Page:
5 cases targeting healthcare monopolies

Recent moves by the U.S. Justice Department show an increasing effort to criminally prosecute companies that have noncompete agreements deemed too restrictive.

Here are five cases involving health systems, physician groups and physicians  under fire for alleged anticompetitive conduct:

1. In January, the Federal Trade Commission approved a final order imposing limits on future mergers by DaVita, a dialysis service provider. The FTC said DaVita's acquisition of Salt Lake City-based University of Utah Health's dialysis clinics would be anticompetitive.

DaVita was then required to sell three dialysis clinics to Sanderling Renal Services and won't be able to enforce noncompete agreements or other employee restrictions under its final agreement with the FTC.

2. Also in January, a lawsuit was filed against HCA Healthcare alleging the Nashville, Tenn.-based health system engaged in a pattern of forming sham partnerships with the largest surgical practices in a given area in order to run them into the ground and improve its own market position. The lawsuit alleges HCA is building a regional monopoly in Sarasota, Fla., as part of a nationwide scheme.

3. In February, the Justice Department issued a statement about a case where Nevada anesthesiologists sued Reno-based Pickert Medical Group, alleging the organization's noncompete provisions violated Nevada state law. 

Pickert anesthesiologists were allowed to provide services to Reno-based Renown Health facilities per an exclusive agreement between the two organizations, but if the contract was terminated, the anesthesiologists were prohibited from serving facilities within 25 miles of any Renown facility or other facilities at which the anesthesiologists had previously worked. The Justice Department said the noncompete could be seen as an attempt by Pickert to restrict any competitors within the areas covered by the noncompete agreements.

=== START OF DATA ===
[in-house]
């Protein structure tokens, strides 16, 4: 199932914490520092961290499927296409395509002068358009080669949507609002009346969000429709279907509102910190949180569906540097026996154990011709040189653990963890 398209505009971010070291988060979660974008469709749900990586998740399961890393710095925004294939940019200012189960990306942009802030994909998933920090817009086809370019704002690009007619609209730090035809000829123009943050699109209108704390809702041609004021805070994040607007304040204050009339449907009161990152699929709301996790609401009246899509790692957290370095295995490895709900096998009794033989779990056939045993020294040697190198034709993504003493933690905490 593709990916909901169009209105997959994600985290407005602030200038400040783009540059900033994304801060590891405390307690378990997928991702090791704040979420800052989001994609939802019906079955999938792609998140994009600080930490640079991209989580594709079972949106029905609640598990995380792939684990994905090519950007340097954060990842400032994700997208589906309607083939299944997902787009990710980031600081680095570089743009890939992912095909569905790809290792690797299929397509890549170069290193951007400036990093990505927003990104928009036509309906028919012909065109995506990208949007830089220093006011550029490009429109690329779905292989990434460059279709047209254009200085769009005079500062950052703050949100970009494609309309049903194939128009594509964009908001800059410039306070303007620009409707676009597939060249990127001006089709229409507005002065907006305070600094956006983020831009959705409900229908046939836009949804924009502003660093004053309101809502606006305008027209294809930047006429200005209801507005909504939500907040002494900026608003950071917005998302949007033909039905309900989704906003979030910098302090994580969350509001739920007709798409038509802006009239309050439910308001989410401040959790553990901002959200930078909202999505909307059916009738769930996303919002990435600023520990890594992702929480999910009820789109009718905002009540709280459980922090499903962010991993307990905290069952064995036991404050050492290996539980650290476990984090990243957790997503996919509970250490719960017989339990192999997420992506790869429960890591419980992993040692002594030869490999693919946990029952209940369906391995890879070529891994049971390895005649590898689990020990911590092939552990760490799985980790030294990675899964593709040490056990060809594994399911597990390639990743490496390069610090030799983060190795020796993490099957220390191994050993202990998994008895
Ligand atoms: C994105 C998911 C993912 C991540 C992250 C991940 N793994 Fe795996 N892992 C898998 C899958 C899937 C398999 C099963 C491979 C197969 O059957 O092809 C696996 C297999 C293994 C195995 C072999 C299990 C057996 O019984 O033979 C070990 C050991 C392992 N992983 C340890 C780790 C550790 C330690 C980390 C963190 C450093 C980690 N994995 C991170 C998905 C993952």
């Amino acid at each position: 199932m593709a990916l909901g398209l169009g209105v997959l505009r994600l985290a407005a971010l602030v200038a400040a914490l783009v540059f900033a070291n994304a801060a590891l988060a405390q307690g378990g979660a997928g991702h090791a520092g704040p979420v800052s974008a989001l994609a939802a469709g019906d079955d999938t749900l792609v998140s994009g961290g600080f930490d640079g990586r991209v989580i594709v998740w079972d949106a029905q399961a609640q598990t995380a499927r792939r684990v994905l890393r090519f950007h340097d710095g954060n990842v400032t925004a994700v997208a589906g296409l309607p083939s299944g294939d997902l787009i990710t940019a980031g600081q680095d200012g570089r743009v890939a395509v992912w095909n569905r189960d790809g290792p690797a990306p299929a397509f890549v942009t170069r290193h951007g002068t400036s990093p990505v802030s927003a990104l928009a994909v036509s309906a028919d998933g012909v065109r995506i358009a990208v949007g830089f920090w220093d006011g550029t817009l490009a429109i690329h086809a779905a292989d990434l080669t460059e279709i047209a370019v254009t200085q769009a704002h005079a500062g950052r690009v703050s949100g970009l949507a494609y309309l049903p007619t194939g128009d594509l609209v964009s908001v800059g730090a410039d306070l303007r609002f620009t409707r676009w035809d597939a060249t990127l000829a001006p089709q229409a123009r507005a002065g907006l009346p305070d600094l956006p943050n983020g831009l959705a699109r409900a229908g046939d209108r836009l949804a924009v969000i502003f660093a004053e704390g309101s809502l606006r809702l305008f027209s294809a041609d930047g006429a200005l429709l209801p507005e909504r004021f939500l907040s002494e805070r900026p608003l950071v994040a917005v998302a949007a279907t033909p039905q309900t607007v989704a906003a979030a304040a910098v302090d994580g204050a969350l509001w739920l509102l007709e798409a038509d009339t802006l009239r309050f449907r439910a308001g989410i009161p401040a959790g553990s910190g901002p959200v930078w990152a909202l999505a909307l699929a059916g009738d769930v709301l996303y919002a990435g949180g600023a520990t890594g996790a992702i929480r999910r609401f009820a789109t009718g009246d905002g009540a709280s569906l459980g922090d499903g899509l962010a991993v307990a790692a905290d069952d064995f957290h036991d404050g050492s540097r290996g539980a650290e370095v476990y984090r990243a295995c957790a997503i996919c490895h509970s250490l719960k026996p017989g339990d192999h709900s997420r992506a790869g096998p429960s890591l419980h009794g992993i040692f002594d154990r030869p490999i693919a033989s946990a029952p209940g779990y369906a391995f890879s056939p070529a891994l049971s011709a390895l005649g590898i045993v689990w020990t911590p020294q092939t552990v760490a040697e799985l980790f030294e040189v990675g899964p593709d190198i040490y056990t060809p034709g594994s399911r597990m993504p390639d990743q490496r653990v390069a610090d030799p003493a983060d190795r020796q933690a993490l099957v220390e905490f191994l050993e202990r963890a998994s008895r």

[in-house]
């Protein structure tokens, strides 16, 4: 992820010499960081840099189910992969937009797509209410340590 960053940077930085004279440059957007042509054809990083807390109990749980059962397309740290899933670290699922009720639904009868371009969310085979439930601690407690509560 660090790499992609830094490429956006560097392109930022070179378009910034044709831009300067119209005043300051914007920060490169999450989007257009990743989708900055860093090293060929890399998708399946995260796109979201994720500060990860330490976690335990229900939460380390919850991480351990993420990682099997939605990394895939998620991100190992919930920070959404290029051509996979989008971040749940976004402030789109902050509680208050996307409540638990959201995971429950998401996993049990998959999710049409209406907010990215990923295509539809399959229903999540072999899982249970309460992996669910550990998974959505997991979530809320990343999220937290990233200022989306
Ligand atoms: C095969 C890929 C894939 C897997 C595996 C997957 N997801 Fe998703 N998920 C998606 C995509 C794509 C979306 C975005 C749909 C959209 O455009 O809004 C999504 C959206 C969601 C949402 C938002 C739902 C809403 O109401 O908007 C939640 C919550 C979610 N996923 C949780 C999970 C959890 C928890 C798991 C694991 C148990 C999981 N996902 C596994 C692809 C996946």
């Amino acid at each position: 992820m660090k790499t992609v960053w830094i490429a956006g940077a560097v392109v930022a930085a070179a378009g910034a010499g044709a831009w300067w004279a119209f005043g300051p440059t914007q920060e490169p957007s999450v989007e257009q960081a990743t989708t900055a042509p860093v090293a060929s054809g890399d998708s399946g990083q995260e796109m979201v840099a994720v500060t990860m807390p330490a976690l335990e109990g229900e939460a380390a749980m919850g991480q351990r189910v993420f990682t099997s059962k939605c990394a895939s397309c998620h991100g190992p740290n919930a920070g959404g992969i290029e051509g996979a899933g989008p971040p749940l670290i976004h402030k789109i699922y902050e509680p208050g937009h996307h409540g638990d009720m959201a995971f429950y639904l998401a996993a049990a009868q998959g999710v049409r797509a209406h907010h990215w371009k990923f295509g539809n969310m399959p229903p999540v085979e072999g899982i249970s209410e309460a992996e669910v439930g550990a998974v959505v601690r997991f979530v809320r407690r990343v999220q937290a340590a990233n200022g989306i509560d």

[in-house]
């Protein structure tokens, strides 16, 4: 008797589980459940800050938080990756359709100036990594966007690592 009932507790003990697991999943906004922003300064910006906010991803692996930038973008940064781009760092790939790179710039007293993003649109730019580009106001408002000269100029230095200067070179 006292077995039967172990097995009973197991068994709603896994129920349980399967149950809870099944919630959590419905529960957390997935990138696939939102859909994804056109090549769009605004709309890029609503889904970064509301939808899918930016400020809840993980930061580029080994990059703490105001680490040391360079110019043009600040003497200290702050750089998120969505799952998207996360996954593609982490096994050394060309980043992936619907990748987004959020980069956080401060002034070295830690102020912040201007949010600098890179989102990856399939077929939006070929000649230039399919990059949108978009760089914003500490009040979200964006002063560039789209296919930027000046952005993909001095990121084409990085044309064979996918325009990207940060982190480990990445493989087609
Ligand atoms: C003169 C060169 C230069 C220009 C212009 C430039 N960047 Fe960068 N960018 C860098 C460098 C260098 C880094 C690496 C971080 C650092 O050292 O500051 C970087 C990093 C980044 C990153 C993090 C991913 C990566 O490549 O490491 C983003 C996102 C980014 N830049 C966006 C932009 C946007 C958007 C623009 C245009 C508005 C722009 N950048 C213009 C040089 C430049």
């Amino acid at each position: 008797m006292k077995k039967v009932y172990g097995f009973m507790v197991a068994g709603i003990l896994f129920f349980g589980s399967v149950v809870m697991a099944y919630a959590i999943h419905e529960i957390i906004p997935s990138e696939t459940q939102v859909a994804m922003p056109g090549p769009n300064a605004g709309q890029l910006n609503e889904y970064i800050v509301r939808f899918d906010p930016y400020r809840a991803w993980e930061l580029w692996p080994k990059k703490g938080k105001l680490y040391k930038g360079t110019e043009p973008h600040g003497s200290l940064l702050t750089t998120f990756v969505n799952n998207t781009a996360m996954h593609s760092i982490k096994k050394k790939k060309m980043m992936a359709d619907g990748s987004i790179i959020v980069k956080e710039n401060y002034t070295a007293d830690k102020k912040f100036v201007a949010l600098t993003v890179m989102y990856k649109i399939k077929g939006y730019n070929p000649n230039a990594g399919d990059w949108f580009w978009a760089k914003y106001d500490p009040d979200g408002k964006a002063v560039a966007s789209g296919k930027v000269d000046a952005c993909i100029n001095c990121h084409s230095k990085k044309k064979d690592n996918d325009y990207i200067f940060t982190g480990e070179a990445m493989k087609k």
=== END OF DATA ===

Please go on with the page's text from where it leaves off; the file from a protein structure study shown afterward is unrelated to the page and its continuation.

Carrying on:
4. In February, Ricardo Cigarroa, MD, the Laredo (Texas) Medical Center and its physicians group urged a federal judge to dismiss a hospital's suit accusing the group of poaching physicians and monopolizing the area's cardiology market. The Doctors Hospital of Laredo and the Laredo Physicians Group sued in October alleging Dr. Cigarroa entered a conspiracy with Cigarroa Institute, a cardiology outpatient clinic, and Laredo Medical Center to engage in "anticompetitive and tortious behavior" to stop recruitment efforts. 

5. In February, Hartford, Conn.-based Hartford HealthCare Corp was sued for alleged anticompetitive behavior with its physician acquisition strategy. Hartford residents sued the organization alleging the health system has used "unlawful and anticompetitive methods to restrain trade, to acquire a monopoly on acute inpatient hospital services in many key regions of the state, and to abuse the monopoly by using it to extract higher prices from insurers, employers and patients throughout the areas it does business."

Copyright © 2022 Becker's Healthcare. All Rights Reserved. Privacy Policy. Cookie Policy. Linking and Reprinting Policy.

 

Featured Learning Opportunities

Featured Webinars

Featured Whitepapers

Featured Podcast